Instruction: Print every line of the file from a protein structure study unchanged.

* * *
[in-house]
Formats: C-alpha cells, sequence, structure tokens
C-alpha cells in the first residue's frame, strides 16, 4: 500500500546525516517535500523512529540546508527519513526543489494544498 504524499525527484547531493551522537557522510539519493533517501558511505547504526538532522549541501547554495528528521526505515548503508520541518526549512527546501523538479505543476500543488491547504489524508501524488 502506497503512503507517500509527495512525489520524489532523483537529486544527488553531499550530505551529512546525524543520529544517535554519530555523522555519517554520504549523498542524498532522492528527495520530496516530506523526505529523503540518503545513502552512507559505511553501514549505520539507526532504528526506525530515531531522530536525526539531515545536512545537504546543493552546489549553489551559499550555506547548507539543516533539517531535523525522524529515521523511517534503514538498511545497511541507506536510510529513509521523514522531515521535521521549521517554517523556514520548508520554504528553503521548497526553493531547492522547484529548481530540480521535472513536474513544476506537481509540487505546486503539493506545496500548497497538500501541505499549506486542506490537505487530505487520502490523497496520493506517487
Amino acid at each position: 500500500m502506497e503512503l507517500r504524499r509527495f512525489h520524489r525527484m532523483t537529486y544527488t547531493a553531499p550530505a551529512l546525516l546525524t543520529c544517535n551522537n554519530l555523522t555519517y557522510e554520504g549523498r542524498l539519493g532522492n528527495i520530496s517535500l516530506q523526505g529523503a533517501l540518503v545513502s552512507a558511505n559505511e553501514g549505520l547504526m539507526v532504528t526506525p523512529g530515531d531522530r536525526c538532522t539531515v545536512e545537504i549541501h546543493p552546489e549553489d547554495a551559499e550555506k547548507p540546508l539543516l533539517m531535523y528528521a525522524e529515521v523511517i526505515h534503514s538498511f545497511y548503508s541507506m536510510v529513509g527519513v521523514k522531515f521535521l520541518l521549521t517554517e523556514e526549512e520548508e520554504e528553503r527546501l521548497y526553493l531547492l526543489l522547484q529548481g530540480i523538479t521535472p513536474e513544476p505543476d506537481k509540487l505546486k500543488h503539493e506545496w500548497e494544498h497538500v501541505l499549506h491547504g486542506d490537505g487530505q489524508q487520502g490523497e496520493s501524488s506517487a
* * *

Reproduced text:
[in-house]
Formats: C-alpha cells, sequence, structure tokens
C-alpha cells in the first residue's frame, strides 16, 4: 500500500546525516517535500523512529540546508527519513526543489494544498 504524499525527484547531493551522537557522510539519493533517501558511505547504526538532522549541501547554495528528521526505515548503508520541518526549512527546501523538479505543476500543488491547504489524508501524488 502506497503512503507517500509527495512525489520524489532523483537529486544527488553531499550530505551529512546525524543520529544517535554519530555523522555519517554520504549523498542524498532522492528527495520530496516530506523526505529523503540518503545513502552512507559505511553501514549505520539507526532504528526506525530515531531522530536525526539531515545536512545537504546543493552546489549553489551559499550555506547548507539543516533539517531535523525522524529515521523511517534503514538498511545497511541507506536510510529513509521523514522531515521535521521549521517554517523556514520548508520554504528553503521548497526553493531547492522547484529548481530540480521535472513536474513544476506537481509540487505546486503539493506545496500548497497538500501541505499549506486542506490537505487530505487520502490523497496520493506517487
Amino acid at each position: 500500500m502506497e503512503l507517500r504524499r509527495f512525489h520524489r525527484m532523483t537529486y544527488t547531493a553531499p550530505a551529512l546525516l546525524t543520529c544517535n551522537n554519530l555523522t555519517y557522510e554520504g549523498r542524498l539519493g532522492n528527495i520530496s517535500l516530506q523526505g529523503a533517501l540518503v545513502s552512507a558511505n559505511e553501514g549505520l547504526m539507526v532504528t526506525p523512529g530515531d531522530r536525526c538532522t539531515v545536512e545537504i549541501h546543493p552546489e549553489d547554495a551559499e550555506k547548507p540546508l539543516l533539517m531535523y528528521a525522524e529515521v523511517i526505515h534503514s538498511f545497511y548503508s541507506m536510510v529513509g527519513v521523514k522531515f521535521l520541518l521549521t517554517e523556514e526549512e520548508e520554504e528553503r527546501l521548497y526553493l531547492l526543489l522547484q529548481g530540480i523538479t521535472p513536474e513544476p505543476d506537481k509540487l505546486k500543488h503539493e506545496w500548497e494544498h497538500v501541505l499549506h491547504g486542506d490537505g487530505q489524508q487520502g490523497e496520493s501524488s506517487a